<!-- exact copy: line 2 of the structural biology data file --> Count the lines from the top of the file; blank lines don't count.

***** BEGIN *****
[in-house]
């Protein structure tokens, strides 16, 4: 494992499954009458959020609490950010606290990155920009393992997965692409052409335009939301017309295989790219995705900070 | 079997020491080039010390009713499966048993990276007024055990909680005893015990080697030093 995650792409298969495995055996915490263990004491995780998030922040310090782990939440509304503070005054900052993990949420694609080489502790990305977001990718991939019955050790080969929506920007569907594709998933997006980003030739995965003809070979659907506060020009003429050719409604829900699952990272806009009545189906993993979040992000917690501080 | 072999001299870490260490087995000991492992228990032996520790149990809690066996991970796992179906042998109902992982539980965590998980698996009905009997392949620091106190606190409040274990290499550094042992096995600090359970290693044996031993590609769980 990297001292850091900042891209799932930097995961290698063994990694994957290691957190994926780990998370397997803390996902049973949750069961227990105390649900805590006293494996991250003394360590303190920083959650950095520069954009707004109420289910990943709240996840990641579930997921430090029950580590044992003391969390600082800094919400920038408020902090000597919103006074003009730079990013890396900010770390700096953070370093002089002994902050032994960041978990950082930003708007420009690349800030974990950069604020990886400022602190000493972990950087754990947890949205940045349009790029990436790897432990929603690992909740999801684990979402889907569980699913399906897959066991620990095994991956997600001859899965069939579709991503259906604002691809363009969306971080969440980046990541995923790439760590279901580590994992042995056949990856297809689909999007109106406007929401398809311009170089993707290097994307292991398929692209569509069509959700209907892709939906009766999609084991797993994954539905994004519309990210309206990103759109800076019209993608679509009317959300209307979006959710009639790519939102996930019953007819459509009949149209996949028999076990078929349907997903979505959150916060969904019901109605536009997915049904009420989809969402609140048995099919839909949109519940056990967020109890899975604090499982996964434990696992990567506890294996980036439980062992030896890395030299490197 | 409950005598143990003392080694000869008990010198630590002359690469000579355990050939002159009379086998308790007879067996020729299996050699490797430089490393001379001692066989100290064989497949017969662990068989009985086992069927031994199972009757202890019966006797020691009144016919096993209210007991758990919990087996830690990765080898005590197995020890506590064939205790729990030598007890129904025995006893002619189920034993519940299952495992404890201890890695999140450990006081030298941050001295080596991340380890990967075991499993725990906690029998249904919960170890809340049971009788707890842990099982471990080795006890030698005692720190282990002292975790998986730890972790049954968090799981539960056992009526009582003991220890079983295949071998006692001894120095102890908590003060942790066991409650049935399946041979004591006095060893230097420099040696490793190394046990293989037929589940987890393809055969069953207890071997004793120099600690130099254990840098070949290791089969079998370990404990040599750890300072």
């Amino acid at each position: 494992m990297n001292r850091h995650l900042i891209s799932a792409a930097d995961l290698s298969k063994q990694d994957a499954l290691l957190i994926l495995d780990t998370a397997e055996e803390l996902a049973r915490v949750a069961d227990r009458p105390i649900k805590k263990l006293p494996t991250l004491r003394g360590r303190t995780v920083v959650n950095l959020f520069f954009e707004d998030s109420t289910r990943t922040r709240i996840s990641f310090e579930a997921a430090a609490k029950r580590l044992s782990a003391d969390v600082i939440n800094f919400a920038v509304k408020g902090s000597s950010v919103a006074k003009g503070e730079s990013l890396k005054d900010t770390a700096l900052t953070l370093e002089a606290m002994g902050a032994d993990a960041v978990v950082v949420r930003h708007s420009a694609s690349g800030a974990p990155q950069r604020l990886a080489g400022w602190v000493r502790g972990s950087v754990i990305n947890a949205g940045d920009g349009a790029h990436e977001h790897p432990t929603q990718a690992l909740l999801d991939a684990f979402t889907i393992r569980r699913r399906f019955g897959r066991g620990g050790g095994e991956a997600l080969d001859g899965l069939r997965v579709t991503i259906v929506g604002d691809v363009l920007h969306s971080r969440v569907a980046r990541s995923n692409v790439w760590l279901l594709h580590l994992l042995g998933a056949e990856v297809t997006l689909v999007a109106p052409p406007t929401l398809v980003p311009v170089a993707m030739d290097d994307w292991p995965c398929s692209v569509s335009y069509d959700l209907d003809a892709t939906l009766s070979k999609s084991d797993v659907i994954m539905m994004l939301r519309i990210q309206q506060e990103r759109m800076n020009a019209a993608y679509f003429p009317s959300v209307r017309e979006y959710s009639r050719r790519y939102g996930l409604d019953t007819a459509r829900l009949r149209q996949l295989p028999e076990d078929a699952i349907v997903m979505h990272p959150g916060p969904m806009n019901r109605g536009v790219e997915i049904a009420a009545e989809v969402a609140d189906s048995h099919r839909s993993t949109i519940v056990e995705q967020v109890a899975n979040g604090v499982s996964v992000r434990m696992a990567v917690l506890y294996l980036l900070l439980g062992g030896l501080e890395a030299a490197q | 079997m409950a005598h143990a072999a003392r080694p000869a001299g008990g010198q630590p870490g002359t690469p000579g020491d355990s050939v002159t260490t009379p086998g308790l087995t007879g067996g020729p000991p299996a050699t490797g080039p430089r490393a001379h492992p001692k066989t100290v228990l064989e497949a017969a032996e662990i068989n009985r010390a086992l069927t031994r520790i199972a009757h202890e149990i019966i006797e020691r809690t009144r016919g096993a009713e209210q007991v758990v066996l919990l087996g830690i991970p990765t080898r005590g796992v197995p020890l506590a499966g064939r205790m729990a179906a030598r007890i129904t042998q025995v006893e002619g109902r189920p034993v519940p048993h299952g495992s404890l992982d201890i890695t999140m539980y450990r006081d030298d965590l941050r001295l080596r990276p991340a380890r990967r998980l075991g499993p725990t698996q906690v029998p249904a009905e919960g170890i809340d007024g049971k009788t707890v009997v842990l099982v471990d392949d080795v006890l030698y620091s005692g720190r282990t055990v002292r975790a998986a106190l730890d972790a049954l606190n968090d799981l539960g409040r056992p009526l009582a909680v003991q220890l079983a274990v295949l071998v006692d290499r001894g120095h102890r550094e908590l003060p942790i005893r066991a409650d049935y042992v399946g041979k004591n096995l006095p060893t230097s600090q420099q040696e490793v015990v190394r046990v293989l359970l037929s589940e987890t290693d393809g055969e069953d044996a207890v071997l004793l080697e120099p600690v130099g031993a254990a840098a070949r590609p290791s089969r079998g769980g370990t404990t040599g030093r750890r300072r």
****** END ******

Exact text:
């Protein structure tokens, strides 16, 4: 494992499954009458959020609490950010606290990155920009393992997965692409052409335009939301017309295989790219995705900070 | 079997020491080039010390009713499966048993990276007024055990909680005893015990080697030093 995650792409298969495995055996915490263990004491995780998030922040310090782990939440509304503070005054900052993990949420694609080489502790990305977001990718991939019955050790080969929506920007569907594709998933997006980003030739995965003809070979659907506060020009003429050719409604829900699952990272806009009545189906993993979040992000917690501080 | 072999001299870490260490087995000991492992228990032996520790149990809690066996991970796992179906042998109902992982539980965590998980698996009905009997392949620091106190606190409040274990290499550094042992096995600090359970290693044996031993590609769980 990297001292850091900042891209799932930097995961290698063994990694994957290691957190994926780990998370397997803390996902049973949750069961227990105390649900805590006293494996991250003394360590303190920083959650950095520069954009707004109420289910990943709240996840990641579930997921430090029950580590044992003391969390600082800094919400920038408020902090000597919103006074003009730079990013890396900010770390700096953070370093002089002994902050032994960041978990950082930003708007420009690349800030974990950069604020990886400022602190000493972990950087754990947890949205940045349009790029990436790897432990929603690992909740999801684990979402889907569980699913399906897959066991620990095994991956997600001859899965069939579709991503259906604002691809363009969306971080969440980046990541995923790439760590279901580590994992042995056949990856297809689909999007109106406007929401398809311009170089993707290097994307292991398929692209569509069509959700209907892709939906009766999609084991797993994954539905994004519309990210309206990103759109800076019209993608679509009317959300209307979006959710009639790519939102996930019953007819459509009949149209996949028999076990078929349907997903979505959150916060969904019901109605536009997915049904009420989809969402609140048995099919839909949109519940056990967020109890899975604090499982996964434990696992990567506890294996980036439980062992030896890395030299490197 | 409950005598143990003392080694000869008990010198630590002359690469000579355990050939002159009379086998308790007879067996020729299996050699490797430089490393001379001692066989100290064989497949017969662990068989009985086992069927031994199972009757202890019966006797020691009144016919096993209210007991758990919990087996830690990765080898005590197995020890506590064939205790729990030598007890129904025995006893002619189920034993519940299952495992404890201890890695999140450990006081030298941050001295080596991340380890990967075991499993725990906690029998249904919960170890809340049971009788707890842990099982471990080795006890030698005692720190282990002292975790998986730890972790049954968090799981539960056992009526009582003991220890079983295949071998006692001894120095102890908590003060942790066991409650049935399946041979004591006095060893230097420099040696490793190394046990293989037929589940987890393809055969069953207890071997004793120099600690130099254990840098070949290791089969079998370990404990040599750890300072």